Date:Tue, 13 Mar 2007 06:47:04 -0500
Novel ways of thinking and doing can be socially, economically and politically beneficial. The wonder of invention is a creative springboard allowing the more adventurous to remix the given. Negotiating territorial discourses and practices requires tenaciousness and makes significant learning demands on the border-crossers. Mironov’s suggestion about living, removable tattoos as possibly being a form bioart , is something to think about. Certainly within the traditions of body and performance art possibilities abound. Many artists have used their own bodies as malleable sites of sculptural form. From Beuys and Nauman to Hannah Wilke and Orlan, performance art is very much alive within the cultural establishment of the artworld. In an earlier post, Orlan talks about a prospective collaboration with Oron Catts. Mironov’s idea about removable tattoos may in fact one day cross the art/sci divide as well.
Invention can also be looked upon as incorporating an element of chance. There are many historical examples in this regard, the discovery of penicillin being one. For the artist, recognizing nuance and possibility in the process of making, is part of artistic creation. Another aspect, furthering collaboration and creative process is the random and not so random meeting of various practitioners at cocktail parties, lectures art exhibits and the like. The scientific laboratory and artist’s studio are generally off-limits to a public audience. Perhaps shared laboratory/studio visits could be arranged?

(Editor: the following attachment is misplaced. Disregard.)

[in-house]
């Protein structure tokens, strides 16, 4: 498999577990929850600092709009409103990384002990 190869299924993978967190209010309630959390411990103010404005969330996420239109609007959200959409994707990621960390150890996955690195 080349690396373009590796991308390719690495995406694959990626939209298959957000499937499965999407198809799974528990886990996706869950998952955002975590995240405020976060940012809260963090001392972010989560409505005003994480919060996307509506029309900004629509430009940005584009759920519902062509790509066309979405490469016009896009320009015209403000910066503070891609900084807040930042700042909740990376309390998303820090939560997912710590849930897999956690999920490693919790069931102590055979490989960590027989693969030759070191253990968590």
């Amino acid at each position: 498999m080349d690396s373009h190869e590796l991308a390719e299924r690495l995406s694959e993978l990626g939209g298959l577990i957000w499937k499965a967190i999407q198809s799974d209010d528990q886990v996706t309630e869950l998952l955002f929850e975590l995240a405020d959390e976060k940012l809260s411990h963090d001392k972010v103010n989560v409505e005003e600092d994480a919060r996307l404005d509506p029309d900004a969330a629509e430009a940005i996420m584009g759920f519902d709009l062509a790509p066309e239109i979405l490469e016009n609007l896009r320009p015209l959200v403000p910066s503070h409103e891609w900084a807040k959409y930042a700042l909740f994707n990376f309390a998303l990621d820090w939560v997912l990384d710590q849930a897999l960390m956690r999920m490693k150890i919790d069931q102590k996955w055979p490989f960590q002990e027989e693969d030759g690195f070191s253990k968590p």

I am very intrigued to learn about Thomas Edison's tattoo machine. In some ways it can be compared to Paul Winchell's prototype for an artificial heart. The comparison is not one of function, but one of migration between the worlds of art, science and entertainment. Most Americans (of a certain age) are familiar with Paul Winchell and Jerry Mahoney, as a ventriloquism duo performing on early television. Paul Winchell being sentient, Jerry Mahoney, a puppet. However, what is not well known is that Winchell was also an inventor. He studied acupuncture, was engaged in medical hypnotism and had a close relationship with Dr. Henry Heimlich. In consultation with Heimlich, Paul Winchell designed the first the prototype of what we now know as the artificial heart.
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